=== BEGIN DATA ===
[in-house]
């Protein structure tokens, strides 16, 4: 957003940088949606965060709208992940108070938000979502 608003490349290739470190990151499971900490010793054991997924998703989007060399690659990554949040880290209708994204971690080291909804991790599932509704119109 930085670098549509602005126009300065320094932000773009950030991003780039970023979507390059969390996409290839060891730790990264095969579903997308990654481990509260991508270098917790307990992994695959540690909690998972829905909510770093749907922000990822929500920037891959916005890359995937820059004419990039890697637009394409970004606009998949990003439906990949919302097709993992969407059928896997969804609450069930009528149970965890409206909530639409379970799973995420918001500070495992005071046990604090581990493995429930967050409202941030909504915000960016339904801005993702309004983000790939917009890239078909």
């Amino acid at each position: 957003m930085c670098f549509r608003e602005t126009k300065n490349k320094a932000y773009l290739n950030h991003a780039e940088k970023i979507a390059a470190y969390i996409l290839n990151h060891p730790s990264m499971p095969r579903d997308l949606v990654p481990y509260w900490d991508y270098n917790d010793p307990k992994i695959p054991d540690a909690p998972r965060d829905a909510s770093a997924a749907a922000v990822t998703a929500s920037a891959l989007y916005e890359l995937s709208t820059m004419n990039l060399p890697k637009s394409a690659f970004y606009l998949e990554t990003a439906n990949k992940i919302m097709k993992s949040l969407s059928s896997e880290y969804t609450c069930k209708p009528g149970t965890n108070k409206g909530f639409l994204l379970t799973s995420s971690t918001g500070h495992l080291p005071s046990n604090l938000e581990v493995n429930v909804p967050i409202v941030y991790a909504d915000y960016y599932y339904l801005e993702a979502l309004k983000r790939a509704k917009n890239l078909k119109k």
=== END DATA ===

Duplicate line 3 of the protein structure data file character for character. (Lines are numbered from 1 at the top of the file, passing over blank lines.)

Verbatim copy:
């Amino acid at each position: 957003m930085c670098f549509r608003e602005t126009k300065n490349k320094a932000y773009l290739n950030h991003a780039e940088k970023i979507a390059a470190y969390i996409l290839n990151h060891p730790s990264m499971p095969r579903d997308l949606v990654p481990y509260w900490d991508y270098n917790d010793p307990k992994i695959p054991d540690a909690p998972r965060d829905a909510s770093a997924a749907a922000v990822t998703a929500s920037a891959l989007y916005e890359l995937s709208t820059m004419n990039l060399p890697k637009s394409a690659f970004y606009l998949e990554t990003a439906n990949k992940i919302m097709k993992s949040l969407s059928s896997e880290y969804t609450c069930k209708p009528g149970t965890n108070k409206g909530f639409l994204l379970t799973s995420s971690t918001g500070h495992l080291p005071s046990n604090l938000e581990v493995n429930v909804p967050i409202v941030y991790a909504d915000y960016y599932y339904l801005e993702a979502l309004k983000r790939a509704k917009n890239l078909k119109k």